February 9, 2022

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by: admin

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Tags: Politicians, Rules, Tots

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Categories: autism

Guidelines for Tots For Politicians Not

“We’re all in our places, with bright shiny faces.”

Well, one of them is. The kids in the Georgia classroom are masked, while visiting Georgia gubernatorial candidate Stacey Abrams is not. For goodness sake, at least pretend that the rules apply to all.

In Connecticut, our Governor announced the end to mask mandates in school on February 28. Sort of. Individual districts can decide for themselves whether to unmask or not. Lamont to End Statewide School Mask Mandate on Feb. 28
And in even better news, the Bridgeport, Connecticut diocese is making masks optional in Catholic Schools as of Valentine’s Day – won’t it be wonderful to see all of the kids beautiful smiles!

Regarding Ms. Abrams, CBS News reports that her campaign is upset that many have called her out on the absurdity of a classroom full of kids who couldn’t take off their masks for a photo op, while she was able to beam kindly from her criss cross apple sauce position on the floor. …Stacey Abrams’ campaign is assailing her critics after she posed for photos mask-less and surrounded by masked children during a visit to a Georgia school. The photos, which drew heavy criticism from conservatives, have since been deleted. Source: https://www.cbsnews.com/news/stacey-abrams-criticized-maskless-photo-children/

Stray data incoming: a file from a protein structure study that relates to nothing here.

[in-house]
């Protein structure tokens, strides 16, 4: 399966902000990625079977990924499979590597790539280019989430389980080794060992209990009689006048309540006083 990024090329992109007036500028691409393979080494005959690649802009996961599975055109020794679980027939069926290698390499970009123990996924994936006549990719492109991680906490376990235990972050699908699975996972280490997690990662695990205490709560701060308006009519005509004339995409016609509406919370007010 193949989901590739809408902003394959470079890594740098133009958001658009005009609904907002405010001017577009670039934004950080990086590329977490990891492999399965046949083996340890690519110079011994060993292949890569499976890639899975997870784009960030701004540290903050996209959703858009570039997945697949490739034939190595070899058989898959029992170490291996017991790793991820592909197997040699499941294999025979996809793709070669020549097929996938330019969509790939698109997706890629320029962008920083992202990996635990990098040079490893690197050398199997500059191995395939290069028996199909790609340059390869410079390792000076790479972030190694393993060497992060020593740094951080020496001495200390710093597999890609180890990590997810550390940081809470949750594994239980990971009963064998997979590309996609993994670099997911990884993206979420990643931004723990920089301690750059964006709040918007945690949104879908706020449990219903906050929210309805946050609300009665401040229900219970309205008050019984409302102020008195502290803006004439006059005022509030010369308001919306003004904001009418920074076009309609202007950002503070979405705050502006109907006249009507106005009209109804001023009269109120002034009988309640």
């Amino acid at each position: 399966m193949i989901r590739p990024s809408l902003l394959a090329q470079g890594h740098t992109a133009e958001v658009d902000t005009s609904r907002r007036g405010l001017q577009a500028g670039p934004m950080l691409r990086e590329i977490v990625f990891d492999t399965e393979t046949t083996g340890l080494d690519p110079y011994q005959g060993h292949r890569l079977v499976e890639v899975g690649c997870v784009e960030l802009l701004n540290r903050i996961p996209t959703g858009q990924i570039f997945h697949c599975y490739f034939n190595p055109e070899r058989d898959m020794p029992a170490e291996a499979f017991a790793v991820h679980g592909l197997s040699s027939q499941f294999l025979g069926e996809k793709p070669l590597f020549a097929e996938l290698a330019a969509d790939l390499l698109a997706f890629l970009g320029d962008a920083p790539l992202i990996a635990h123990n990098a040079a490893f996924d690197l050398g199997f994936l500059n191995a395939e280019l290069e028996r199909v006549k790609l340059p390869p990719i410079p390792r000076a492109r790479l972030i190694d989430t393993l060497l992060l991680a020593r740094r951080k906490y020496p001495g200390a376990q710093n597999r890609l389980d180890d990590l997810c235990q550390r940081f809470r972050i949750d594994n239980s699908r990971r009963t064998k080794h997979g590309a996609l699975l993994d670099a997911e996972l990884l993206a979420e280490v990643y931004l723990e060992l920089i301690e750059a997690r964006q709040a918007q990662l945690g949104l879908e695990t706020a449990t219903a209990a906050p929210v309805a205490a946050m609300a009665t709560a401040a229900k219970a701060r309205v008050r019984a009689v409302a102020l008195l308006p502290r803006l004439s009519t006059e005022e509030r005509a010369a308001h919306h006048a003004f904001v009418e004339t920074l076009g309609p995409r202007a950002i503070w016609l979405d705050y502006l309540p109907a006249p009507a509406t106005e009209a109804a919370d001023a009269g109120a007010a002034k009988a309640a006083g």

Who was protecting whom?

According to the CDC, she is at risk of complications from Covid because of her Rubenesque figure. CDC explains it like this:

Obesity Worsen’s Outcomes from COVID-19

Adults with excess weight are at even greater risk during the COVID-19 pandemic:
Having obesity increases the risk of severe illness from COVID-19. People who are overweight may also be at increased risk.
Having obesity may triple the risk of hospitalization due to a COVID-19 infection.
Obesity is linked to impaired immune function.2,3
Obesity decreases lung capacity and reserve and can make ventilation more difficult.4
A study of COVID-19 cases suggests that risks of hospitalization, intensive care unit admission, invasive mechanical ventilation, and death are higher with increasing BMI.5
The increased risk for hospitalization or death was particularly pronounced in those under age 65. 5
More than 900,000 adult COVID-19 hospitalizations occurred in the United States between the beginning of the pandemic and November 18, 2020. Models estimate that 271,800 (30.2%) of these hospitalizations were attributed to obesity.6 Source: https://www. cdc.gov/obesity/data/obesity-and-covid-19.htmlhttps://www.cdc.gov/obesity/data/obesity-and-covid-19.html

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